Residential sales in Hong Kong up 45% month on month, prices down
Residential sales in Hong Kong increased by 45% month on month in March from their lowest level in 25 years, reaching 17,106, according to the latest data from the Land Registry.
The rise was attributable to a number of primary project launches after Chinese New Year and a reviving resales market, with some flat owners willing to cut prices, says the latest market analysis from international real estate firm Knight Frank.
As a result, prices fell further, with official figures showing that home prices had decreased for five consecutive months, for a cumulative decline of 11%. But the market continued to polarise, with the luxury sector remaining relatively resilient, it explains.
Reported landmark deals of the month included an en-bloc transaction at South Bay Close in Repulse Bay for HK$668 million, or about HK$30,000 per square foot and a unit in Cluny Park in Mid-Levels West, which sold for over HK$53,000 per square foot, the highest price in the development.
With potential buyers expecting increasing supply and a further drop in home prices, residential sales are expected to fall to around 50,000 units this year.
‘Although luxury home prices overall are expected to drop 5% this year, prices of super luxury houses and apartments should remain firm. Mass market prices could drop up to 10% in 2016,’ the report says.
In the prime office market a lack of available space continued to limit Grade A leasing activity, the report also shows. To avoid high rents in Central, some firms with a long presence in the area relocated to non-core areas as they became increasingly cost conscious, the report explains.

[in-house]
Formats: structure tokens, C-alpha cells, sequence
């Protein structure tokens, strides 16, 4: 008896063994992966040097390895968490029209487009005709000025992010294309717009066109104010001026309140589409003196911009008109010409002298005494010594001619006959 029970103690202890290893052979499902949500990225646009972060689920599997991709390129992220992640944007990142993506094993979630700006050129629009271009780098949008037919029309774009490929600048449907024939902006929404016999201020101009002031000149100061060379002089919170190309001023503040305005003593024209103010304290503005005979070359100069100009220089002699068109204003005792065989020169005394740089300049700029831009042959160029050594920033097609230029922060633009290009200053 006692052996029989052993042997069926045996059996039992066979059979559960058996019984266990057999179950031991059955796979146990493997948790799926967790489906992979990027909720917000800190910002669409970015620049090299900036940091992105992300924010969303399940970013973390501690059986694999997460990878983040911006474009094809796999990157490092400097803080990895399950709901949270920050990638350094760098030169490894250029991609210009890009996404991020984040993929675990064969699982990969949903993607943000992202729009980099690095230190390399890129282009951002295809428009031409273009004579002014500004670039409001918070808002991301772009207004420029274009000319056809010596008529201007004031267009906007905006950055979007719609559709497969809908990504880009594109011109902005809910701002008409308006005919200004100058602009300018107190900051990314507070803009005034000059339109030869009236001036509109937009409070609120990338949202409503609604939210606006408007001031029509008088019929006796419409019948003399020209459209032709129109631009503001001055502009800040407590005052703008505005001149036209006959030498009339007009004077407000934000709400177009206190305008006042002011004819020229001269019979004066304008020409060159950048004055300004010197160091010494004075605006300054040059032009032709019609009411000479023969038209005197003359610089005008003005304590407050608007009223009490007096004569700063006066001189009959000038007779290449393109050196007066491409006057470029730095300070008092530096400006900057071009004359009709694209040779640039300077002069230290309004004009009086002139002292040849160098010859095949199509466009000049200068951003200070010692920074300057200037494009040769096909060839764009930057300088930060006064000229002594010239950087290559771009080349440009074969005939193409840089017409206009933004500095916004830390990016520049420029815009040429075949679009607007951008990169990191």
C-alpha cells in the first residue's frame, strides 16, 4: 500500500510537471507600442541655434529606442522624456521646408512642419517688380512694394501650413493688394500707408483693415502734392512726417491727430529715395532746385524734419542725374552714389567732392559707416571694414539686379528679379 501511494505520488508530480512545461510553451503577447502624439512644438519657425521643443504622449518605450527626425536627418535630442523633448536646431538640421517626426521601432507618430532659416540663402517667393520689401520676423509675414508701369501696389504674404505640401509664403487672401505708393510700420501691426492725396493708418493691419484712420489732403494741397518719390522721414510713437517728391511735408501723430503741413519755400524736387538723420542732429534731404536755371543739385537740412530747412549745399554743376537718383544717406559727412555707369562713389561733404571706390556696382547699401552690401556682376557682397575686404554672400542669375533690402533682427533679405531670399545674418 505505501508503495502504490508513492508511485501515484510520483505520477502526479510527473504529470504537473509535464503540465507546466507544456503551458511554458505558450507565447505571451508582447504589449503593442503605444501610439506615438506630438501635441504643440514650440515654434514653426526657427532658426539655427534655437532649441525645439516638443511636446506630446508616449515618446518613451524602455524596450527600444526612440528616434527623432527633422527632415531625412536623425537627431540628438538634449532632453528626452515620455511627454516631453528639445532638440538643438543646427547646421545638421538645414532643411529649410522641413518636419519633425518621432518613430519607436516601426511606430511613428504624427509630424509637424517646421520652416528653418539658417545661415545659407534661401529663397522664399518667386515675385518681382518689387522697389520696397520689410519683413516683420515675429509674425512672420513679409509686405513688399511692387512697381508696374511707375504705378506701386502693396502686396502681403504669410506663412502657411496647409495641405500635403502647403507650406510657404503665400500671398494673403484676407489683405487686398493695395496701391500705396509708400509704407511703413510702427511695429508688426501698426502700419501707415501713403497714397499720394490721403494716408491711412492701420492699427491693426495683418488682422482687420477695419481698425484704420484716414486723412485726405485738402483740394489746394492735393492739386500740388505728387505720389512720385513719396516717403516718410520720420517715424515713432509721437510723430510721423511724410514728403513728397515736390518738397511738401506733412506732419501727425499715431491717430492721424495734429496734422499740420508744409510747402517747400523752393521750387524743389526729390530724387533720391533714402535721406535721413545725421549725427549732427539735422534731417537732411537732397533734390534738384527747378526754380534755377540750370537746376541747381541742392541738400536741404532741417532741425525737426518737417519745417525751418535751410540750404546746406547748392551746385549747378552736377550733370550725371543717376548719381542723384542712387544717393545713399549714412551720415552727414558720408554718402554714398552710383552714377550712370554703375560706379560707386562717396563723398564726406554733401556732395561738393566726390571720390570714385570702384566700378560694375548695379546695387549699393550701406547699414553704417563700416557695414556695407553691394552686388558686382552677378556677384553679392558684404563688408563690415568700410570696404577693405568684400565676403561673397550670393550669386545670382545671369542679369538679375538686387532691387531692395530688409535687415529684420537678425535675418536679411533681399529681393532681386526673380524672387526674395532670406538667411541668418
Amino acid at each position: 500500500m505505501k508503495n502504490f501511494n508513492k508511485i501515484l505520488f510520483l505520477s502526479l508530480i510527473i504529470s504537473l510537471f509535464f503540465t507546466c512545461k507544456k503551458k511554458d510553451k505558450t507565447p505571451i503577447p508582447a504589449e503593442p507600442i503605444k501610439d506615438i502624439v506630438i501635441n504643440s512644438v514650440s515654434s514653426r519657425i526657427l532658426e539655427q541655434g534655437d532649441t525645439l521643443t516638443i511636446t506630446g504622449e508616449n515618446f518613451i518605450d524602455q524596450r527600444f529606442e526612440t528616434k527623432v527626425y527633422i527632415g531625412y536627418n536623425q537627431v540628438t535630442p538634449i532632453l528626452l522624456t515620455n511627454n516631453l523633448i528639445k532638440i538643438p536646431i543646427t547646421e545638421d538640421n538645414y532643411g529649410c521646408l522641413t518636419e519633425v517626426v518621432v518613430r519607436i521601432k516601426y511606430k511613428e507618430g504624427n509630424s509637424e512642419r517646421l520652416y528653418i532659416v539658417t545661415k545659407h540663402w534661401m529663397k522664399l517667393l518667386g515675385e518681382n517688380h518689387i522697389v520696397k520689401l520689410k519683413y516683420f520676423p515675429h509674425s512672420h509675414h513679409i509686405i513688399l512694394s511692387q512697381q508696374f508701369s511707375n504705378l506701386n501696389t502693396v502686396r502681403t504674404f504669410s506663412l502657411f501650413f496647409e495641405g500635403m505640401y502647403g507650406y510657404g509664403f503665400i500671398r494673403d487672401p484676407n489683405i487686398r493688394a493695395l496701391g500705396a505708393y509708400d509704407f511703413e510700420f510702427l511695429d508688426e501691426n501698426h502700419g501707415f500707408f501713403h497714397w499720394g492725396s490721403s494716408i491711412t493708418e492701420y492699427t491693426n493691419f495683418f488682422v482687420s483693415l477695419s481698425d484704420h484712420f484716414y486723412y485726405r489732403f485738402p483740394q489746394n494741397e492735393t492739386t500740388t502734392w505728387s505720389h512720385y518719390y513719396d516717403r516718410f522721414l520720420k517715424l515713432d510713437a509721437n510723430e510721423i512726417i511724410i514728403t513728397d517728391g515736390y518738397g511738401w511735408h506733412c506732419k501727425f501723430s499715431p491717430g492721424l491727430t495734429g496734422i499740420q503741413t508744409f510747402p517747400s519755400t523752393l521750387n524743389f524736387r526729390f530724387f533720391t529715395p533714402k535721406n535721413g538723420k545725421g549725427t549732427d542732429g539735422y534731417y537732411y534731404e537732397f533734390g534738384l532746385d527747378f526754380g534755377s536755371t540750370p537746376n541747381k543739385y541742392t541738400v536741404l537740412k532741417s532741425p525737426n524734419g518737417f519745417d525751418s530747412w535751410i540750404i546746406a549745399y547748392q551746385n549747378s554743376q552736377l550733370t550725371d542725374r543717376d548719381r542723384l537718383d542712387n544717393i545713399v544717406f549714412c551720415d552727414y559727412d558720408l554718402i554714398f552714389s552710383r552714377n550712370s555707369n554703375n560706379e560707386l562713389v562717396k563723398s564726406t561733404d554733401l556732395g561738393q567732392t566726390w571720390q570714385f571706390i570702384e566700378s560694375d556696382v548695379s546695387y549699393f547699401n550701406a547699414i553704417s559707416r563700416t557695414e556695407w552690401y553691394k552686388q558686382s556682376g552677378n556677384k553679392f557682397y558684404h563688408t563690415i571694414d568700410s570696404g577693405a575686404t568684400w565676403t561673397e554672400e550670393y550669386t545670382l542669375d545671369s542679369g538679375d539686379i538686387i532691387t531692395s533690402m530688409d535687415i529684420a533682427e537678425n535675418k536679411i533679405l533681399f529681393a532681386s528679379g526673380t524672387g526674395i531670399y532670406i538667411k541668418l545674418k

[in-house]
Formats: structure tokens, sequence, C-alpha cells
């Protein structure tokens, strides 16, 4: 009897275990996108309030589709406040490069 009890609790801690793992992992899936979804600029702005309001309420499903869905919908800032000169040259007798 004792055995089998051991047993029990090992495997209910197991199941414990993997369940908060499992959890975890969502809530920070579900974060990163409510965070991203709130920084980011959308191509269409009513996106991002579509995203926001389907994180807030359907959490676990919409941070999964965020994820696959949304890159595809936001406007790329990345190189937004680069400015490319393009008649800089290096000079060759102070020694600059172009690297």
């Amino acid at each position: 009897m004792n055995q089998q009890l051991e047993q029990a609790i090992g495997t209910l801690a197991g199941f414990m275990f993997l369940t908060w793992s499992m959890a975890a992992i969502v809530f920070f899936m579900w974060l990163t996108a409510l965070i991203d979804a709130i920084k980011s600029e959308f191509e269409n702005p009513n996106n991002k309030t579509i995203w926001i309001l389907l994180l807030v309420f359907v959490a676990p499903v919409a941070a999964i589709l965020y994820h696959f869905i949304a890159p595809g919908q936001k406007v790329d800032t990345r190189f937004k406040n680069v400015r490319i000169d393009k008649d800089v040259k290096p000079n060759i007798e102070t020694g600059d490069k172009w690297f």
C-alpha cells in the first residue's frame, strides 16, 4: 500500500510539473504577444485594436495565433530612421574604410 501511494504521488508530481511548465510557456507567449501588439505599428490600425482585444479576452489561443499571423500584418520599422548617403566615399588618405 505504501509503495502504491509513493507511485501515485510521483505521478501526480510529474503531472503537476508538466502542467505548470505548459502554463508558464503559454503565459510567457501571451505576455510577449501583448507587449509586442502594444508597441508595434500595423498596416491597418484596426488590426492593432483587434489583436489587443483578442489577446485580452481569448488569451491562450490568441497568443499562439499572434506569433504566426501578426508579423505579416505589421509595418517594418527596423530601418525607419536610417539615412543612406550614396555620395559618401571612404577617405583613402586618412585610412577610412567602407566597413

It also points out that high office rents in Central have been supported by a lack of supply rather than strong demand as office leasing demand from both domestic and overseas firms has weakened in recent months.
The Kowloon Grade A office leasing market saw a number of relocation deals involving insurance sourcing companies in March. Office rents in Kowloon East, however, have been under increasing pressure from the increasing supply coming on line, the report says.
‘Despite the economic uncertainties in Hong Kong and the mainland, office rents in decentralised areas could drop 5% in 2016 due to abundant supply in the pipeline. This polarisation trend is expected to continue until the new supply is absorbed and the market regains balance,’ the report adds.
It also says that notable declines in retail sales and visitor arrivals continued to put pressure on retail property rents and adds that the retail property landscape will continue to evolve to cope with the downturn.